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Halfway There — Michigan Senate Approves Bill Limiting Gretchen Whitmer Emergency Powers

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Michigan is on the move to sanity and it is due to the hard work of her citizens and not anything that was done in the name of safety over the past 16 months by the chief executive of the state. The first piece of returning power to the Legislature and the people has just passed the Michigan Senate and is headed to the Michigan House.

As I wrote here yesterday, The Emergency Powers of the Governor Act of 1945 was abused by Governor Whitmer and needed to be amended or repealed.

From yesterday’s article

Section 1 of article 5 of the Michigan Constitution of 1963 vests the executive power of the State of Michigan in the governor.

The Emergency Powers of the Governor Act of 1945, 1945 PA 302, as amended, MCL 10.31 et seq., provides that “[d]uring times of great public crisis, disaster, rioting, catastrophe, or similar public emergency within the state . . . the governor may proclaim a state of emergency and designate the area involved.” MCL 10.31(1). The state of emergency ceases “upon declaration by the governor that the emergency no longer exists.” MCL 10.31(2).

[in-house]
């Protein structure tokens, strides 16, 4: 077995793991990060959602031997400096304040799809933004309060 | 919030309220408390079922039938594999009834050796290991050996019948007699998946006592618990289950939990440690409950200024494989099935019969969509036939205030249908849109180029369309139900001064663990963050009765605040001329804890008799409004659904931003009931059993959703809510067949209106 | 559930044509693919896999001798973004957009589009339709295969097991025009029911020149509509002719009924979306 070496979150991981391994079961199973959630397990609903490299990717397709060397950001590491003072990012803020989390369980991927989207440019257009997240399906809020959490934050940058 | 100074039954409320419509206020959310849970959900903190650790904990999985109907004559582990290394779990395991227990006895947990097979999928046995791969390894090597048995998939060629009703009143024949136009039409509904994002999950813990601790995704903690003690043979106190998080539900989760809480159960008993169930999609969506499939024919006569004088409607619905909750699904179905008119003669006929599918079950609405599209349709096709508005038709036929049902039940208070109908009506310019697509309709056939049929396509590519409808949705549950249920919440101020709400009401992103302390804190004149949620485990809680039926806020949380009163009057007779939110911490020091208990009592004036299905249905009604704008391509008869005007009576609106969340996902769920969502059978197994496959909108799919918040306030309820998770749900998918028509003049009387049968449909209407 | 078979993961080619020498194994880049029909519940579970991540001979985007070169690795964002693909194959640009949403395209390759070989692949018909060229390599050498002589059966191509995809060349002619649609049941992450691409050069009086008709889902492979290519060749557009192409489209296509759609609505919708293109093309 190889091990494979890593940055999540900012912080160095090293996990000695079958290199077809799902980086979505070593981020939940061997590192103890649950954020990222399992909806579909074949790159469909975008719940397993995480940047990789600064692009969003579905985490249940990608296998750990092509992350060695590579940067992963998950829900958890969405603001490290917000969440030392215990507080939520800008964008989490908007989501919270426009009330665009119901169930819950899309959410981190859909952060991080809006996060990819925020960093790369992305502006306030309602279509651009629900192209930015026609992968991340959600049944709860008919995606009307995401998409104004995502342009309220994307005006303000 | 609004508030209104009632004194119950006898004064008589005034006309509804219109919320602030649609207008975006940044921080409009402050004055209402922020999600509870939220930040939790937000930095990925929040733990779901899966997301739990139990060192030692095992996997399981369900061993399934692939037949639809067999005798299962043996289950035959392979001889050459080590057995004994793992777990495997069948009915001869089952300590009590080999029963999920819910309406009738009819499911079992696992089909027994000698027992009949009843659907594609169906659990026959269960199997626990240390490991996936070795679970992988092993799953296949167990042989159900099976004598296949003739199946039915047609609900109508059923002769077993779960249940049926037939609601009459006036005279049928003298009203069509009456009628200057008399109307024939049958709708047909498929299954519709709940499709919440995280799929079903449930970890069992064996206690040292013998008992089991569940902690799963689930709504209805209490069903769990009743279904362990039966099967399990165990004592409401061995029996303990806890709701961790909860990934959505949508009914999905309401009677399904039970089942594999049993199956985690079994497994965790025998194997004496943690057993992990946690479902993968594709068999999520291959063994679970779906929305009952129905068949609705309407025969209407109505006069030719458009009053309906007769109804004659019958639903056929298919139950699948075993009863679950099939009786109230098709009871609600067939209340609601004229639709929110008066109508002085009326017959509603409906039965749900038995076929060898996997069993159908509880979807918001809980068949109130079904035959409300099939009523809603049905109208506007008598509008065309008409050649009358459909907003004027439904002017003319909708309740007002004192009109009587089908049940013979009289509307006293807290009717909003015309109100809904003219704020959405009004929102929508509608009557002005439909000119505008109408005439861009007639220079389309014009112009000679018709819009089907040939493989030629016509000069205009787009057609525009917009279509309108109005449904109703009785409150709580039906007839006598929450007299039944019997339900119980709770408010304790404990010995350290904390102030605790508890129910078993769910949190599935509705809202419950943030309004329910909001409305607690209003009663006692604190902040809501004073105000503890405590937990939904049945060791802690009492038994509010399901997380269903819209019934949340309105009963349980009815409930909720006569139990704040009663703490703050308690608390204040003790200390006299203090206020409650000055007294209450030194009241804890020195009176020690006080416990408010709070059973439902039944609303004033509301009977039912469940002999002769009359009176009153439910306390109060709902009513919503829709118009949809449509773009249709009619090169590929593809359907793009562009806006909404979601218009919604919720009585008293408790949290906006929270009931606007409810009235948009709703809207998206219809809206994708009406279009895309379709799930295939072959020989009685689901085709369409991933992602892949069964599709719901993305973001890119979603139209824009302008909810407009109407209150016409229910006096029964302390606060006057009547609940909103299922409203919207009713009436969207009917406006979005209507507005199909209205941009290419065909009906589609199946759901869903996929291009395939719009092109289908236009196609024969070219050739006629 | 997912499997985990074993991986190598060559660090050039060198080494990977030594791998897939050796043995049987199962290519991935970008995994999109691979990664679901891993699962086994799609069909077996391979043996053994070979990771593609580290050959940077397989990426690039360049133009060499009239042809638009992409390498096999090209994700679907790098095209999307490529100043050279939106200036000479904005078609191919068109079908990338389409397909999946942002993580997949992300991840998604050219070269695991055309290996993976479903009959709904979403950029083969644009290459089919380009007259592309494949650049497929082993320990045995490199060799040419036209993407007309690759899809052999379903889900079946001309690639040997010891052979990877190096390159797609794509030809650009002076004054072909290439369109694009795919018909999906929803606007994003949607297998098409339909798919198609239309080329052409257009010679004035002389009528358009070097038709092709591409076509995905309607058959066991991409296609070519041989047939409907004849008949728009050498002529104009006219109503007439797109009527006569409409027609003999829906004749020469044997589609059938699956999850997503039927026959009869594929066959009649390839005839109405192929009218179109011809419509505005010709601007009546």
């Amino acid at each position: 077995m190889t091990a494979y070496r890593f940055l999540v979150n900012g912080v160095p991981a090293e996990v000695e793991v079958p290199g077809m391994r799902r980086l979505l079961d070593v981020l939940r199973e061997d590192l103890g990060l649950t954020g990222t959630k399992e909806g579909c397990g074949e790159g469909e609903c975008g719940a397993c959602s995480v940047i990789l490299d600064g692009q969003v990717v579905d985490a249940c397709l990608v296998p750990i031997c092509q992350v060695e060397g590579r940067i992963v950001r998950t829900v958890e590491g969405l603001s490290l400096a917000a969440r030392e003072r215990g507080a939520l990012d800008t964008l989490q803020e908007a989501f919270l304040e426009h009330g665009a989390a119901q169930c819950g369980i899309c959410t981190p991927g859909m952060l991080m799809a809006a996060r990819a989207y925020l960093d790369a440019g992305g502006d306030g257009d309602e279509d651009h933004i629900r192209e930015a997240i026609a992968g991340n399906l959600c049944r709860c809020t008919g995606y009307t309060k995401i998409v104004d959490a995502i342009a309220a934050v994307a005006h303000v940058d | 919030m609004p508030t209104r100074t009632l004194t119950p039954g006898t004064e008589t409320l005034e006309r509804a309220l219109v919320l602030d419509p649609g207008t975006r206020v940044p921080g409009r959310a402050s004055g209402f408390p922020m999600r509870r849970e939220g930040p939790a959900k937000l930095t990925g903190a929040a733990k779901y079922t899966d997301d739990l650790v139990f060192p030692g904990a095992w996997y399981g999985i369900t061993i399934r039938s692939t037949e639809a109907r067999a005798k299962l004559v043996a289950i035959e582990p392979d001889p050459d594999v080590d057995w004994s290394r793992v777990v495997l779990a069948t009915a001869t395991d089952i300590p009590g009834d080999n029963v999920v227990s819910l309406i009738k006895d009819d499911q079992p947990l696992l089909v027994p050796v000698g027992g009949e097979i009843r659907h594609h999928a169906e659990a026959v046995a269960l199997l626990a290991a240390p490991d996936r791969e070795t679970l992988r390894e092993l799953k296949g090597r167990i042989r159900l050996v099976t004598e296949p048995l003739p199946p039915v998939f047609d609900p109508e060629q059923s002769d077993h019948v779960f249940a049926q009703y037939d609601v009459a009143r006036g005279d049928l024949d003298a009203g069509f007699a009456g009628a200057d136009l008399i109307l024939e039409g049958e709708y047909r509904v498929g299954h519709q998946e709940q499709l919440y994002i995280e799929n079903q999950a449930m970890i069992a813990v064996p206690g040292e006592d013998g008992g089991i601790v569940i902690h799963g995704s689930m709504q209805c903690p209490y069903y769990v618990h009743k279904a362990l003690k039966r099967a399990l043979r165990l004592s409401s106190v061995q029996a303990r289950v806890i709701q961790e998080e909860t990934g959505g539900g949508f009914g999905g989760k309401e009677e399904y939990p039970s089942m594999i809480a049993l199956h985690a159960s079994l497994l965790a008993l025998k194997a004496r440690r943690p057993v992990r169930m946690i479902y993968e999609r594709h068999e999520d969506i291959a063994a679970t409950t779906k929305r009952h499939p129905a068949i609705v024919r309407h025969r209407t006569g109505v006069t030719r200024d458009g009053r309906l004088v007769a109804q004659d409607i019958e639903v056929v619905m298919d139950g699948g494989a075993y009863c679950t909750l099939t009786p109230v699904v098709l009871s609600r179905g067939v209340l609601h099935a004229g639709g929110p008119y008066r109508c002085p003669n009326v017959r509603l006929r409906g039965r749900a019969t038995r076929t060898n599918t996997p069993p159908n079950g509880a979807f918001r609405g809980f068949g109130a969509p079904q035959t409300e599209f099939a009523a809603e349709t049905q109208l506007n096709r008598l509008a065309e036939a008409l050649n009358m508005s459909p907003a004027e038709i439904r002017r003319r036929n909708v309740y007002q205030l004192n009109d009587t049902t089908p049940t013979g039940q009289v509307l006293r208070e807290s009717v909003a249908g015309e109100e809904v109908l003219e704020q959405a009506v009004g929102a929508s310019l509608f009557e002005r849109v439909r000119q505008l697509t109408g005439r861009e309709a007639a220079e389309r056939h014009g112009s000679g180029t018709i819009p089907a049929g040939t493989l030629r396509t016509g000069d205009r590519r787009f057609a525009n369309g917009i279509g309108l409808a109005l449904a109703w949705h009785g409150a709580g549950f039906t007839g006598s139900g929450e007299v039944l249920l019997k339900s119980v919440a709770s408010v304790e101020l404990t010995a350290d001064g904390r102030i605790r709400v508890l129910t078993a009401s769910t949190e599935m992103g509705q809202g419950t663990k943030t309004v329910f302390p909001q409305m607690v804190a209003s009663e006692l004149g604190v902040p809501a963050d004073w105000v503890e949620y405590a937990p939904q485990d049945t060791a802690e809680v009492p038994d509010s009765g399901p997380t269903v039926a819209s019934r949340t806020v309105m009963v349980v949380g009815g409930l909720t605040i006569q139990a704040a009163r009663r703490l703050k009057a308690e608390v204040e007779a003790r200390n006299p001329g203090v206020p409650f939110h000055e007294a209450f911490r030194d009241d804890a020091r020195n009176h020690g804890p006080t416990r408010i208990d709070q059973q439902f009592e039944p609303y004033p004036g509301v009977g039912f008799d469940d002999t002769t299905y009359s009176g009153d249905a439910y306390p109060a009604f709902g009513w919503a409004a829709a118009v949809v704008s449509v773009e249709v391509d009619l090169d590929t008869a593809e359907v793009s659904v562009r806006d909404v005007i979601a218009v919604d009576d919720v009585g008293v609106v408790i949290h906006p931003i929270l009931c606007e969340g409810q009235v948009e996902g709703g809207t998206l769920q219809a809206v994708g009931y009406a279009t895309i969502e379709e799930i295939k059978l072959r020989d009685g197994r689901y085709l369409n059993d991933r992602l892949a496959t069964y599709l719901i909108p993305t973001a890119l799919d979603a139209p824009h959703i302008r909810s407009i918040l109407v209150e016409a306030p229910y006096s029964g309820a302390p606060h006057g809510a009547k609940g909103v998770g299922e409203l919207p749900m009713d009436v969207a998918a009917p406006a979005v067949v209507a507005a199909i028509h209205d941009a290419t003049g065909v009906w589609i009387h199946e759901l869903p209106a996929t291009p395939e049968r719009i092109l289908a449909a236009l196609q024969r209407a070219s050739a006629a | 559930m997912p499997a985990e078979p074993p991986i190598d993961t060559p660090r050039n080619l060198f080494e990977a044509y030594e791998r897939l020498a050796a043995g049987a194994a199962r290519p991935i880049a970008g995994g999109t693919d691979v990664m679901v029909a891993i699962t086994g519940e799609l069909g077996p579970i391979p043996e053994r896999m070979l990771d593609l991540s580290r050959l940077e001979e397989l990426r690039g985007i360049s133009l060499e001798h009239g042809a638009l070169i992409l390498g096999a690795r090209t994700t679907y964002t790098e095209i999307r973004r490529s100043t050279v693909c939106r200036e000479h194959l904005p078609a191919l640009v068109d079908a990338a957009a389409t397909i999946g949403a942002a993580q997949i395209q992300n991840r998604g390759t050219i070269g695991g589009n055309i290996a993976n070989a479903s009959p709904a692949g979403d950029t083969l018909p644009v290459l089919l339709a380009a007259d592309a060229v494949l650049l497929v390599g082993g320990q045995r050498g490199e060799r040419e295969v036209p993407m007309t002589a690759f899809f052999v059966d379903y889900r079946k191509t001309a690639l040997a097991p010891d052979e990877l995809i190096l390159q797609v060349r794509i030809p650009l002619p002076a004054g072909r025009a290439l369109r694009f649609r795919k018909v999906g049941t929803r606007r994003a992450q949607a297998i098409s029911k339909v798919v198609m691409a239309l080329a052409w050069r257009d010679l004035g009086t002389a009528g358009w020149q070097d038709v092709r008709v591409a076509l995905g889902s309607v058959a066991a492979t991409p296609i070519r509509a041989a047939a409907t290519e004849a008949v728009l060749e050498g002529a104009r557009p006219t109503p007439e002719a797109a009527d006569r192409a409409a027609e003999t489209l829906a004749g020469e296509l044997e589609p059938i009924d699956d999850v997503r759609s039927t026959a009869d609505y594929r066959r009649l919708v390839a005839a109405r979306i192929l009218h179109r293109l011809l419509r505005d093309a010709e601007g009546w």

These powers can be extended but ONLY if the governor gets the legislature’s approval after 28 days. Whitmer, at the end of April of 2020, decided she didn’t need the legislature’s approval anymore and just ended the previous emergency declaration and then signed a new one good for the next 28 days.

The folks over at Unlock Michigan decided to go the route of repeal and it was the right move in my ever-so-humble opinion. Now, according to news reports, the Michigan Senate has done the first step of removing this tool from this or any future Governors’s toolbox.

From Gongwer News Service

The final step to ensure the full repeal of the emergency powers is for the State House to approve it with a simple majority. The repeal is veto proof, and would go into effect regardless of the Governor’s opposition.

“Governor Whitmer spent over a year making unilateral decisions to put Michiganders under some of the strictest shutdowns

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